We all know that getting medical care is a key component to being healthy, and that being able to get to medical appointments is a key component to receiving medical care. However, each year, almost 4 million individuals miss medical appointments due to transportation issues, such as lack of vehicle access, lack of reliable or accessible public transportation or transportation costs. Transportation is particularly a challenge for people with complex health and social needs. Lack of transportation can result in delayed or missed care, which can, in turn, make an individual’s health worsen and health care costs increase.
The Medicaid program recognizes this important link between transportation and health by requiring all state programs to cover non-emergency medical transportation (NEMT), or transportation to and from medical appointments. While Medicaid NEMT is a critical and cost-effective benefit, over the last several years we have seen increasing threats to the service from federal and state policymakers looking to cut Medicaid for ideological or budgetary reasons. In addition, NEMT is plagued by poor service nationwide—resulting in frustrating (and sometimes harmful) experiences for consumers and providers alike—further eroding support for the program.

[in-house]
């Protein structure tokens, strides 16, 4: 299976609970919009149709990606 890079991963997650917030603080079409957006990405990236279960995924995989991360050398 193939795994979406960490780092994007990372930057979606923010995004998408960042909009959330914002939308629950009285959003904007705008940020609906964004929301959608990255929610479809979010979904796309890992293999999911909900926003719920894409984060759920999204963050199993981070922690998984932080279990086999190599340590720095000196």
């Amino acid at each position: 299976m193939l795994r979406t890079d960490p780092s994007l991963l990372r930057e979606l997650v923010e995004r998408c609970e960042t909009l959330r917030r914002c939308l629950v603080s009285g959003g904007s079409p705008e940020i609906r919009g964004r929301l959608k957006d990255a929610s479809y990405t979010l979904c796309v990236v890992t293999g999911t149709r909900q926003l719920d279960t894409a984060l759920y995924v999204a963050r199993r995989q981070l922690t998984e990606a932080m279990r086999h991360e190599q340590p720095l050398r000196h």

On this webinar, Rachelle Brill and Andi Mullin from Community Catalyst provided an overview of Medicaid NEMT’s history, current threats and challenges facing the program, and ways providers and other healthcare stakeholders can get involved in advocacy efforts to protect and improve it. Speakers from two state advocates who have been on the front lines presented on working to improve NEMT services in their states.
- Andi Mullin, Project Manager, State Advocacy, Center for Consumer Engagement in Health Innovation, Community Catalyst
- Rachelle Brill, Senior Policy Analyst, Community Catalyst
- Katie McGarvey, Director, Legal Aid Society of Columbus
- Crystal McDonald, Associate State Director of Advocacy, AARP New Jersey
This webinar is part of an ongoing series on policy issues in complex care. Past policy webinars include Beyond cost and utilization: Rethinking evaluation strategies for complex care programs and The 1115 Impact: The role of Medicaid Section 1115 Waivers in complex care.